What are Temporomandibular Joint Disorders?
The temporomandibular joint (TMJ) is essential to your dog’s ability to bite or chew because it is this joint (the hinge) that makes the jaw open and close correctly. Any type of disorder in the TMJ area can prevent your dog from opening or closing his mouth. There are several reasons that your dog may have gotten a TMJ disorder, such as injury, dislocation, and chronic swelling due to dental or other problems. Dogs that have a long muzzle or a short muzzle are more susceptible to TMJ disorders.
The sooner you get treatment for your dog the easier and more successful the treatment will be. Waiting for it to go away or get better will make it harder to treat because it will just keep getting worse with time.
Temporomandibular joint disorders (TMJ) will result in your dog not being able to fully open or close its mouth. Dislocation can happen with or without any fractures in the bones. A partial or complete dislocation (rostral or caudal), trauma (with or without broken bones), or chronic inflammation may be the cause of the TMJ. The disorder usually presents as either the inability to close the mouth or being unable to open the mouth.
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Symptoms of Temporomandibular Joint Disorders in Dogs
- Unable to open or close mouth
- Clicking noise when opening or closing mouth
- Swelling or lump on side of face (misplaced mandible bone)
- Deformed mouth or face
- Whining when eating
- Inability to eat
- Visible pain when opening mouth
- Appetite loss
- Extreme loss of weight
- Traumatic (with or without fractures)
Causes of Temporomandibular Joint Disorders in Dogs
- Injury to the jaw from trauma whether there are fractures or not
- Joint stress from carrying items that are too heavy in their mouth, which causes chronic inflammation
- Some dogs are predisposed to certain TMJ disorders. Dogs with longer muzzles (i.e. collie, greyhound) and those with extremely short muzzles (i.e. pug, chihuahua) are more susceptible just because of the length of the jaws; to be specific, a dog with a longer muzzle has a longer lower jaw, which results in more interdental space in the jaw, those with shorter muzzles have a shorter upper jaw and smaller interdental spaces.
Diagnosis of Temporomandibular Joint Disorders in Dogs
The veterinarian will need to know about your dog’s complete medical history, such as any recent illness or injury, vaccination records, changes in diet or behavior, what symptoms you have noticed, when the symptoms started, and whether they have gotten any worse. Be sure to let the veterinarian know if your dog has been at any dog parks, doggie day care, or other places where your dog could have had an altercation with another dog. They will do a thorough physical examination of your dog, including blood pressure, body temperature, and heart rate. The veterinarian will examine your dog’s jaw and try to manipulate it and he may have to use sedation if the examination is too painful or if your dog is resisting.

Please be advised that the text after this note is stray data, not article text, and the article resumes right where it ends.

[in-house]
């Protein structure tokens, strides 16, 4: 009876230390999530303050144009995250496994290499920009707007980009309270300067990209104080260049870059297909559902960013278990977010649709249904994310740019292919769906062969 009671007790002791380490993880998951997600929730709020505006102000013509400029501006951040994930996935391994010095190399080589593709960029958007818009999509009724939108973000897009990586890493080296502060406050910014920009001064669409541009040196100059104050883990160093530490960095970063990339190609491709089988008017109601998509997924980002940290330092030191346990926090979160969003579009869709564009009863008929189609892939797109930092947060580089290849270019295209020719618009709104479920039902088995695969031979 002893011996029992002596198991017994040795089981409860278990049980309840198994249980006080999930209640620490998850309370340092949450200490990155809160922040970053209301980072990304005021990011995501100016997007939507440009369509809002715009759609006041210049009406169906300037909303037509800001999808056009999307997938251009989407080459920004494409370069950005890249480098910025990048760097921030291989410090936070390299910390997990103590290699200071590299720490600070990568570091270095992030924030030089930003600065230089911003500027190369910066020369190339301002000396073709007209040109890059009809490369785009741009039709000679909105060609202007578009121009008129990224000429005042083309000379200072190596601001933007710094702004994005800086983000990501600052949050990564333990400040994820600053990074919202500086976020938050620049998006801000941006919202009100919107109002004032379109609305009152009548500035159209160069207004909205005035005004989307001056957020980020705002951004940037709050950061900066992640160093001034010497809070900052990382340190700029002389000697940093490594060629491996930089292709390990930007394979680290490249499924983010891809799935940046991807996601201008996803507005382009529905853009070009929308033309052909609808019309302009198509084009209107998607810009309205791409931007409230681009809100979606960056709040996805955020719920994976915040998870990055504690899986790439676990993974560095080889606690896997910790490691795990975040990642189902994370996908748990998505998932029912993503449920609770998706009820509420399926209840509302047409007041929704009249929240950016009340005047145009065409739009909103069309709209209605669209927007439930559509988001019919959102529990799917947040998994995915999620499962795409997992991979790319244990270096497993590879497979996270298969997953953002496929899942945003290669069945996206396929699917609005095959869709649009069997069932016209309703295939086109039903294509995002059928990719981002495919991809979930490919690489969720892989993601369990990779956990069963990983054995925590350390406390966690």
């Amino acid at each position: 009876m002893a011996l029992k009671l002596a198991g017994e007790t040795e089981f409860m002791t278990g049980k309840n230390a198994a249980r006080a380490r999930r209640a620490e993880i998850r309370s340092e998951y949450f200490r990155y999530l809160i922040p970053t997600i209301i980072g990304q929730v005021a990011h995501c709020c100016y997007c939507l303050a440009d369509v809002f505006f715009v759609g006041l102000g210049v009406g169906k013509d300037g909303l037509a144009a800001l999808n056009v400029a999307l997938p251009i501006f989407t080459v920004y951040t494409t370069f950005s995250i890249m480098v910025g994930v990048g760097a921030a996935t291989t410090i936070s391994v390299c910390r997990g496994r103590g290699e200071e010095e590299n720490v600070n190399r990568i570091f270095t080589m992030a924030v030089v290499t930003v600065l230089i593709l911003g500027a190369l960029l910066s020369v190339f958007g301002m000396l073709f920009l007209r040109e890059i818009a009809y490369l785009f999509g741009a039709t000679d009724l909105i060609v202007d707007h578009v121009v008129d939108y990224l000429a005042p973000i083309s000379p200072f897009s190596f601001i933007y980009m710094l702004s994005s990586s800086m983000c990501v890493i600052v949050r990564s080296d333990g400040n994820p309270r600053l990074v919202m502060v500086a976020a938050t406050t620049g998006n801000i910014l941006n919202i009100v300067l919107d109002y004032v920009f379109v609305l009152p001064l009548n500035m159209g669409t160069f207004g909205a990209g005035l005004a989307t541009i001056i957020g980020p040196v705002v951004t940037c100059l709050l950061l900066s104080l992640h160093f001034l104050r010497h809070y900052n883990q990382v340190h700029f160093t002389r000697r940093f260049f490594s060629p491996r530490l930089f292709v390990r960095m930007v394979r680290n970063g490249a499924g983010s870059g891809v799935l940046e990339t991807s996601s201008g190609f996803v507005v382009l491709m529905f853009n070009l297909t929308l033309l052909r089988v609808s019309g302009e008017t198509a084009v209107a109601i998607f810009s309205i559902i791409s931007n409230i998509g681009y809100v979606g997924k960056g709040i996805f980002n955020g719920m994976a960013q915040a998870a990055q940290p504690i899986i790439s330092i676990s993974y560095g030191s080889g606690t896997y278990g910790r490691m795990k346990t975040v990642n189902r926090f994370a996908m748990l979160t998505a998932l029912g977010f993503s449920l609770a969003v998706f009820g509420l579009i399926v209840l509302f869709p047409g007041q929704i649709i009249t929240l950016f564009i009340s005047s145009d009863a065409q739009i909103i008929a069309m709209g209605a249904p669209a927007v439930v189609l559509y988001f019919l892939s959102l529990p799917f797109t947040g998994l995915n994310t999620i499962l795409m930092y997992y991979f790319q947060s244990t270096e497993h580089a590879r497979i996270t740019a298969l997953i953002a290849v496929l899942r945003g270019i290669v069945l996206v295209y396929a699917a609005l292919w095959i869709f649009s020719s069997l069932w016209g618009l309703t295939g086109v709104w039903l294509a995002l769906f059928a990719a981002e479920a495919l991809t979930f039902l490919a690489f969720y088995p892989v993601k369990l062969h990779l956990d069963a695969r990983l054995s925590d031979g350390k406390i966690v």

The veterinarian will need to run some tests as well. These tests include urinalysis, blood chemistry panel, complete blood count (CBC), and digital radiographs of the head and mouth. It may also be necessary to do an MRI and CT scan to get some more comprehensive views of the problem. If the veterinarian sees any dental issues, he may send you to see a veterinary dentist for further treatment.
Treatment of Temporomandibular Joint Disorders in Dogs
The treatment your veterinarian chooses will depend on what type of TMJ disorder your dog has. He may wait to see what the dentist has to say before any treatment is decided on just in case dental work needs to be done first. Some things the veterinarian may do in each type of disorder are:
In most cases, the veterinarian can manipulate the joint back into place and then insert a bite plate or just place a wrap on your dog’s muzzle to keep him from opening it. Your veterinarian will show you how to feed your dog with a feeding tube until the plate or wrap can be removed (which may only be 24 to 48 hours. If the joint does not stay in place after several tries, your veterinarian will suggest surgery to repair the joint. This may include removing a part of the jaw that is causing the problem or using wires to hold the position of the jaw.